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What Dog Owners Can Learn From “Paleo” Dieters

What Dog Owners Can Learn From “Paleo” Dieters

Before I begin, a disclaimer: I believe in the so-called “Paleo” diet.

It’s not perfect, mind you.  But as diets go, it ticks a lot of important boxes: it’s (1) simple, (2) relatively easy to stick to, (3) very effective at keeping your body lean, and (4) based on good science and common-sense.  For these reasons, and because of their cross-over applicability to the realm of canine health and fitness, I contend that the raging epidemic of canine obesity would be virtually wiped-out in a period of months if all the dog owners in America adopted a Paleo-style approach to feeding and caring for their dogs.  And in this post I’ll explain why.

The gist of the Paleo diet is this: Eat the way that human beings did back in their hunter-gatherer days, before the development of modern agriculture.  More specifically, eat lots of vegetables, meats, and nuts and eat little, if any, of things like processed sugars, grains, potatoes, rice, fruit, or dairy.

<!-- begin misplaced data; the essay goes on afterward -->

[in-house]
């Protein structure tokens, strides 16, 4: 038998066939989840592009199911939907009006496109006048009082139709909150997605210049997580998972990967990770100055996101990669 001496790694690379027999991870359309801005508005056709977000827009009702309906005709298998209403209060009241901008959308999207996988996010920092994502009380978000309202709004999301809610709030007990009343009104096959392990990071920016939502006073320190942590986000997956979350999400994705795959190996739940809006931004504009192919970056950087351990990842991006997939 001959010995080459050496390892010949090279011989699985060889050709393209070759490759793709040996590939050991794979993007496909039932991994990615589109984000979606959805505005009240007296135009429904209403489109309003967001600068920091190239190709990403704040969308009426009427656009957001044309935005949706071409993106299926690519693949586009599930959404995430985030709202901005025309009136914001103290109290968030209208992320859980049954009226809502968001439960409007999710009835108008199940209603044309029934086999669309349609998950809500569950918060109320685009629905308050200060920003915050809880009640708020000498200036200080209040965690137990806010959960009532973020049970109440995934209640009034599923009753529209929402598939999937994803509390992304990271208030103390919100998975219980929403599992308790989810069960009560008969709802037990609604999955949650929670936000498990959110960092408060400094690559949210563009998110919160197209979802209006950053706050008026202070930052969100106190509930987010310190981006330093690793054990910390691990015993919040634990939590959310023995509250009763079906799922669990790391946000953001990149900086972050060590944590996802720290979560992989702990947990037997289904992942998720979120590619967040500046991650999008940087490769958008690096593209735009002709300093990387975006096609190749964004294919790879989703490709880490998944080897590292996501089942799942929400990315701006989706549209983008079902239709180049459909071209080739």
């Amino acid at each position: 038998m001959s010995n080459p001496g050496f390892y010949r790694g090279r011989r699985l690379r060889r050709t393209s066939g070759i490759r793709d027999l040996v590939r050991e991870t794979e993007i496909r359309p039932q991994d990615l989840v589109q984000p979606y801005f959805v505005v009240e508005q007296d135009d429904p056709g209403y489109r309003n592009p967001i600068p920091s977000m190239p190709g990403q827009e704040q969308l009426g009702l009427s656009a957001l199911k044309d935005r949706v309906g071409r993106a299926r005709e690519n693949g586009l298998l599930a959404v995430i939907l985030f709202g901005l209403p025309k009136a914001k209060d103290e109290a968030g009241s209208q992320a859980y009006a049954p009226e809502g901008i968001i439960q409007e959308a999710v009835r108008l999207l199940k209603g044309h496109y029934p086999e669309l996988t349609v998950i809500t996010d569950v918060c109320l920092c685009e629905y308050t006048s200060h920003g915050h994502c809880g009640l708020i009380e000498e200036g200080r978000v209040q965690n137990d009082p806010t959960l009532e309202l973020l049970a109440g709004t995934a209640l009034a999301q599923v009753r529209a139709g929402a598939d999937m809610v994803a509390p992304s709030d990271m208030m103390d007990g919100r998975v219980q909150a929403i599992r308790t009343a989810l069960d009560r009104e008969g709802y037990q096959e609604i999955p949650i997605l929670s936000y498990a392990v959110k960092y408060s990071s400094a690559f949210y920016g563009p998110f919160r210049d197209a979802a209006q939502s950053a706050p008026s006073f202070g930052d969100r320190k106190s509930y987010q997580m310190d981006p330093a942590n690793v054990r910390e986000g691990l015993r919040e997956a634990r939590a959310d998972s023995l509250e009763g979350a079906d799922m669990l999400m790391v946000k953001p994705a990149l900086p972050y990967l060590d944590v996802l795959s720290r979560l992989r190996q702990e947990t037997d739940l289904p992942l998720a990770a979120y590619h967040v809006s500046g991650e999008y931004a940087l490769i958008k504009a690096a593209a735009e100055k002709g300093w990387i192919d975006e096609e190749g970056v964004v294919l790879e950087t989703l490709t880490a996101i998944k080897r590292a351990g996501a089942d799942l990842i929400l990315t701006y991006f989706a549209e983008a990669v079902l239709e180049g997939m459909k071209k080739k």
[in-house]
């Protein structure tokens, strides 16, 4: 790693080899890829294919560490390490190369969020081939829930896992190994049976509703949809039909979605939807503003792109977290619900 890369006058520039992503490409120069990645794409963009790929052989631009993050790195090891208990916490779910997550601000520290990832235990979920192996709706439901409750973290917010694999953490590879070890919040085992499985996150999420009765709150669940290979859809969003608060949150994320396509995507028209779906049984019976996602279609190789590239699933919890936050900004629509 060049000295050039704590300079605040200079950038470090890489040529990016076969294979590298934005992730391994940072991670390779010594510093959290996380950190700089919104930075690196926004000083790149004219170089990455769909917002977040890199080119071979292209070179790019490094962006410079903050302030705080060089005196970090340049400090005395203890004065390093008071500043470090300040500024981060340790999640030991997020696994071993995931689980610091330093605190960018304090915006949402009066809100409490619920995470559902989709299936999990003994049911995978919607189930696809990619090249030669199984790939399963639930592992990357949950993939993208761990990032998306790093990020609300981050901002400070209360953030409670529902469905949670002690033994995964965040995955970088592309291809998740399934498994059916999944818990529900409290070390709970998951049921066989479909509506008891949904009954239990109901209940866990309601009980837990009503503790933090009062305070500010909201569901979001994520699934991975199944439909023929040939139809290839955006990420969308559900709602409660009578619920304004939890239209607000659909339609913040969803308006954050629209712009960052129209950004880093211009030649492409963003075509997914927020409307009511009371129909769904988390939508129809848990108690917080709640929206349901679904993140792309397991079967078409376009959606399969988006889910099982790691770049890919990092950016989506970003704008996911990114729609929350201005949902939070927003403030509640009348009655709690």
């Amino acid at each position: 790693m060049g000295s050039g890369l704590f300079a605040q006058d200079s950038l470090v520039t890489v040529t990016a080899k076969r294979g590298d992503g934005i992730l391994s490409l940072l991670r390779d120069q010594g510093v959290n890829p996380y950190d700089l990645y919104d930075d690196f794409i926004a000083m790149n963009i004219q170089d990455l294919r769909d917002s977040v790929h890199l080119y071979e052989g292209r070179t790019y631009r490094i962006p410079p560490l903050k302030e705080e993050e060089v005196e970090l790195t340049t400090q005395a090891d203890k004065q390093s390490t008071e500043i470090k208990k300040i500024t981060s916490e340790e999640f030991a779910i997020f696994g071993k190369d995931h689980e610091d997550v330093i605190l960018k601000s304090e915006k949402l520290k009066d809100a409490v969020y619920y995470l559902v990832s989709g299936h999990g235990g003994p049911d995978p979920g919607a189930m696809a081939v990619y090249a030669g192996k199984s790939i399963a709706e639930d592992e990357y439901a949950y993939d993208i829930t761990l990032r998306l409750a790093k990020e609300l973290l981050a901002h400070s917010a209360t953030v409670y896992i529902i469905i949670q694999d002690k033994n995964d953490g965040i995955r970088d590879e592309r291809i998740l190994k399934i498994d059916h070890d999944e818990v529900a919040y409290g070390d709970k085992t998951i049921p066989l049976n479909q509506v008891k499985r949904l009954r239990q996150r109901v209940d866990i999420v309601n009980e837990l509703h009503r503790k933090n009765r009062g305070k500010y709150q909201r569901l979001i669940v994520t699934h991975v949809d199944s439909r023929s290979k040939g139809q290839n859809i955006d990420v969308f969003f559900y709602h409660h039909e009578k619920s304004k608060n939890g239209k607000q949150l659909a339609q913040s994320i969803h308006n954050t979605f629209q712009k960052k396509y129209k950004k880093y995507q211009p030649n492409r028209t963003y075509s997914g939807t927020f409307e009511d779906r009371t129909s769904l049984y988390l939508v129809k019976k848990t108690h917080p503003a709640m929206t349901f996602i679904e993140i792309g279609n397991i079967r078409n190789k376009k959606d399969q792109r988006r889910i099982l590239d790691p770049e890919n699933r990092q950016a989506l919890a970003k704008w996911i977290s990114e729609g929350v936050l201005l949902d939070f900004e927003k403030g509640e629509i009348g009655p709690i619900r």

There are two main strands of logic behind this weird-sounding regimen.  First is the idea that our bodies produce and retain body fat primarily as a consequence of our ingestion of high-glycemic carbohydrates and not dietary fats. (I won’t attempt to explain the entire glucose-insulin-fat retention cycle here.  But if this concept is new or dubious to you then you really owe it to yourself to do some reading.  I suggest you start with Dr. William Davis’ incredible best-selling book Wheat Belly and then follow the rabbit hole. Davis’ book is evidence-focused but very readable and clear. It’s a perfect place to start.)  95% of the Paleo diet is just about avoiding high-glycemic foods such as potatoes, rice, cereal grains, and beans. Pretty simple, right?

Perhaps, but it sounds kinda restrictive too.  Until you hear the permissive part: To make up for all the starchy foods that you’re cutting out, you’re instead encouraged to eat plenty of high-fat, low-glycemic animal products like meats and eggs.  And, because dietary fats are so satisfying, the Paleo diet doesn’t end up feeling too restrictive.  But because these low-glycemic foods don’t spike your blood sugar, they won’t cause your body to produce and retain body fat in the way that grains and potatoes do.  Which is why the Paleo diet is such an effective way to lose body fat and stay lean.